Waleed Aly in a piece written presumably just before Turnbull announced his changes to ministerial code of conduct suggested Turnbull’s effort in furthering the Uluru Statement from the Heart and in responding to the Close The Gap report was limp and routine:

    Meanwhile you could be forgiven for missing Malcolm Turnbull’s response to the Close the Gap Steering Committee’s assessment that the policy launched after the Rudd apology had been “effectively abandoned” by extensive budget cuts since 2014. In brief, Turnbull commenced talks on how to refresh the policy, and announced a new inquiry into the matter of constitutional recognition, to be done by a joint select committee.

Continue reading Saturday salon 17/2

Turnbull launches a withering attack on Joyce

Like Labor, Turnbull and the Liberal Party had so far regarded Barnaby Joyce’s relationship with former staffer Vikki Campion as a private matter. As long as everything had been done within formal regulations, it didn’t matter that jobs had been found for Campion when her presence in Joyce’s office was no longer viable. It didn’t matter that a mate had given him free accommodation in Armidale, or that he had spent 50 nights in Canberra at taxpayers expense when parliament was not sitting.

All that changed when Turnbull launched a withering attack on his morals, his judgement and his character, and went on to say that forthwith no minister will have sex with a staff member under the new ministerial code of conduct. Moreover, Joyce was sent to the naughty corner to think about his position and his future by being sent on leave, rather than act as prime minister when Turnbull is overseas next week.

It was more than a vote of no confidence. As Mark Kenny said in the SMH, the message was that Joyce’s position as Deputy PM was not viable. Continue reading Turnbull launches a withering attack on Joyce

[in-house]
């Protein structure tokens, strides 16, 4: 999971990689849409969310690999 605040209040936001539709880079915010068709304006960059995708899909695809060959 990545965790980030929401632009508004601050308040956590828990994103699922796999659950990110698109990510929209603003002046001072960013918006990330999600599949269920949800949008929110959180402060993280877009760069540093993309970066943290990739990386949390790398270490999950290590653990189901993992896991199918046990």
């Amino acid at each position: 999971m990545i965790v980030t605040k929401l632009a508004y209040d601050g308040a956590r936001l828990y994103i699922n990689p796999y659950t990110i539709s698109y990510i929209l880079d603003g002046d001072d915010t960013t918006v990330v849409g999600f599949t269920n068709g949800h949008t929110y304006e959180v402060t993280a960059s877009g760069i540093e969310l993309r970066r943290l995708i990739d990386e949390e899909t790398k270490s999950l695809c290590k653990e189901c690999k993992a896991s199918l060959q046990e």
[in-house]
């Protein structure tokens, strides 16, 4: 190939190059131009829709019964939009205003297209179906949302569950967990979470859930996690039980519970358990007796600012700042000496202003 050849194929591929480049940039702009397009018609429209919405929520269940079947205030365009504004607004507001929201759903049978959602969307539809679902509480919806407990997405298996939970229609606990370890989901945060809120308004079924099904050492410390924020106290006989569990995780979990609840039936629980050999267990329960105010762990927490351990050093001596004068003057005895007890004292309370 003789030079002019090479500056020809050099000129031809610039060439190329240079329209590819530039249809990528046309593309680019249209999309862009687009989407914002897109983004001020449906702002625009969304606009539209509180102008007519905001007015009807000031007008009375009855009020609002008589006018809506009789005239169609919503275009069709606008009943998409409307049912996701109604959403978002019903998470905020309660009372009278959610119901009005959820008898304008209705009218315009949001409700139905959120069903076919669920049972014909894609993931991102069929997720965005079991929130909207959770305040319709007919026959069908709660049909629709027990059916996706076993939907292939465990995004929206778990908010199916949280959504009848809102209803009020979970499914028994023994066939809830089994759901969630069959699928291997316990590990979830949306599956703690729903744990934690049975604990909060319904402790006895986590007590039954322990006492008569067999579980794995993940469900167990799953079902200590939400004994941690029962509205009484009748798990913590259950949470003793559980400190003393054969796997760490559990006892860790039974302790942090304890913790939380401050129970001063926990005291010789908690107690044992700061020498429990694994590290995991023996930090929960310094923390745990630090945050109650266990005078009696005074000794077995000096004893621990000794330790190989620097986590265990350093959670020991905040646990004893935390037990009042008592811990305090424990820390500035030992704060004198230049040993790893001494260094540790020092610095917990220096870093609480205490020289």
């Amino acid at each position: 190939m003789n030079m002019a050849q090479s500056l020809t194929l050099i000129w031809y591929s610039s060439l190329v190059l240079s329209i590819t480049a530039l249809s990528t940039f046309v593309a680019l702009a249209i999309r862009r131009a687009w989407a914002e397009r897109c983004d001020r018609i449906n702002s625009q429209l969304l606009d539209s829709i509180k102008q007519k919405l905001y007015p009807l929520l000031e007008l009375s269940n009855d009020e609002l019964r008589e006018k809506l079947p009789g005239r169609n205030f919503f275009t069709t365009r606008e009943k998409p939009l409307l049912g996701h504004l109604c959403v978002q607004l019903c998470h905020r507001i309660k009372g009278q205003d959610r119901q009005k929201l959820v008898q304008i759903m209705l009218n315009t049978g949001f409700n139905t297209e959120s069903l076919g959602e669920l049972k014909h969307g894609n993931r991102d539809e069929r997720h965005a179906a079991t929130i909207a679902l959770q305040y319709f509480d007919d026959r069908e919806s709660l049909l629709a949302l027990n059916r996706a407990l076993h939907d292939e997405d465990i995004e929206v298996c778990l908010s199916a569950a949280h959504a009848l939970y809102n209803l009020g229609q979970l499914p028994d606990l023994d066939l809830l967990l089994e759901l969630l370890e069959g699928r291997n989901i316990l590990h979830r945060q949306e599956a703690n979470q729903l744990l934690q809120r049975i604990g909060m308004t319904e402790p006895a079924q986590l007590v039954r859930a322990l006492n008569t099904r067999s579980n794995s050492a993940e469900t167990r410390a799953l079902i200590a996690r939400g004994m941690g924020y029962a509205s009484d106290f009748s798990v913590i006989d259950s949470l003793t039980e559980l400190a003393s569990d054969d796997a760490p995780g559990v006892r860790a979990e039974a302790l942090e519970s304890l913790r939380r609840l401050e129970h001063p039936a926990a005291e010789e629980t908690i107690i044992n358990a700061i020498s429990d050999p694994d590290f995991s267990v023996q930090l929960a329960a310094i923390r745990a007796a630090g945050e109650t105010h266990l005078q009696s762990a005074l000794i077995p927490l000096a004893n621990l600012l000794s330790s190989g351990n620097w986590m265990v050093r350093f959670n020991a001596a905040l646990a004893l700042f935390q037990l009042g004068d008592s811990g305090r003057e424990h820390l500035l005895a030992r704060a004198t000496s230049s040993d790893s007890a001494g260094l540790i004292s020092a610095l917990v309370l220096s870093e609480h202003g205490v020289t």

Saturday salon 10/2

1. Doomsday prepping: bunkers, bullets and billionaires

On the 13th of January this year the following message was texted out to mobile phones in Hawaii:


It was a mistake, someone had hit the wrong button. The impact was considerable. Children were helped into a drain and there was panic in paradise. Continue reading Saturday salon 10/2

Adani casts a long shadow over Batman

Bill Shorten probably knows Labor can’t win the byelection in the Melbourne seat Batman while supporting the far-away Adani coal mining project at Carmichael in the Galilee Basin in central Queensland. So he looks set to oppose the mine.

However, Queensland LNP senators Matt Canavan and Ian Macdonald and Capricornia MP Michelle Landry have invited Shorten to come to Townsville to explain his position there, and ultimately that is what he must do. Continue reading Adani casts a long shadow over Batman

Degrading political discourse

I remember when we crossed the Simpson Desert back in 2014 how wonderful it was not to hear anything about politics for days at a time, and then turn on the TV news in Birdsville to have Tony Abbott talking to camera. He looked like a plastic man, and it was hard to re-establish that what he had to say may have consequences for our lives.

I think Tony Abbott has made a significant contribution to degrading the tone and content of political speech in Australia.

In the US people have spoken of the “Trump effect” – a shift in norms since Donald Trump entered politics. Now Rishab Nithyanand at Data & Society, a research institute in New York, and his colleagues at the University of Massachusetts have undertaken a study to see whether discourse has actually worsened. Continue reading Degrading political discourse